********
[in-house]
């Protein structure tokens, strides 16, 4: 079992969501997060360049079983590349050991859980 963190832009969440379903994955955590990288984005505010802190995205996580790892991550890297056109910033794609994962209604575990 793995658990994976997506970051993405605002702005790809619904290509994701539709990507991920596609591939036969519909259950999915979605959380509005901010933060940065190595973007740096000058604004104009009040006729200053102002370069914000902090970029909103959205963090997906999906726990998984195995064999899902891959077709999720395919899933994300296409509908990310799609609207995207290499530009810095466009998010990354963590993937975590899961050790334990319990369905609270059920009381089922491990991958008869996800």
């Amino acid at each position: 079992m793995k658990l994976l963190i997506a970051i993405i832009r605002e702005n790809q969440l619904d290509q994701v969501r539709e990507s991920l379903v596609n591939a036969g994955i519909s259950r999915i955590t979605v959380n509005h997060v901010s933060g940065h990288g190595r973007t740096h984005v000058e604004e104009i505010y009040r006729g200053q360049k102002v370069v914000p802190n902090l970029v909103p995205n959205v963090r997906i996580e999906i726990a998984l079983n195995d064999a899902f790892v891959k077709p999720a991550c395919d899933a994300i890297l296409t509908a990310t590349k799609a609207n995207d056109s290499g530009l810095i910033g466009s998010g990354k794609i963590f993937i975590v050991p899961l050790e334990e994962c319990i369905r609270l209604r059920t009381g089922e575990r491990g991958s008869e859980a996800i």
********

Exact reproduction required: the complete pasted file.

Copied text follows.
[in-house]
């Protein structure tokens, strides 16, 4: 079992969501997060360049079983590349050991859980 963190832009969440379903994955955590990288984005505010802190995205996580790892991550890297056109910033794609994962209604575990 793995658990994976997506970051993405605002702005790809619904290509994701539709990507991920596609591939036969519909259950999915979605959380509005901010933060940065190595973007740096000058604004104009009040006729200053102002370069914000902090970029909103959205963090997906999906726990998984195995064999899902891959077709999720395919899933994300296409509908990310799609609207995207290499530009810095466009998010990354963590993937975590899961050790334990319990369905609270059920009381089922491990991958008869996800």
């Amino acid at each position: 079992m793995k658990l994976l963190i997506a970051i993405i832009r605002e702005n790809q969440l619904d290509q994701v969501r539709e990507s991920l379903v596609n591939a036969g994955i519909s259950r999915i955590t979605v959380n509005h997060v901010s933060g940065h990288g190595r973007t740096h984005v000058e604004e104009i505010y009040r006729g200053q360049k102002v370069v914000p802190n902090l970029v909103p995205n959205v963090r997906i996580e999906i726990a998984l079983n195995d064999a899902f790892v891959k077709p999720a991550c395919d899933a994300i890297l296409t509908a990310t590349k799609a609207n995207d056109s290499g530009l810095i910033g466009s998010g990354k794609i963590f993937i975590v050991p899961l050790e334990e994962c319990i369905r609270l209604r059920t009381g089922e575990r491990g991958s008869e859980a996800i």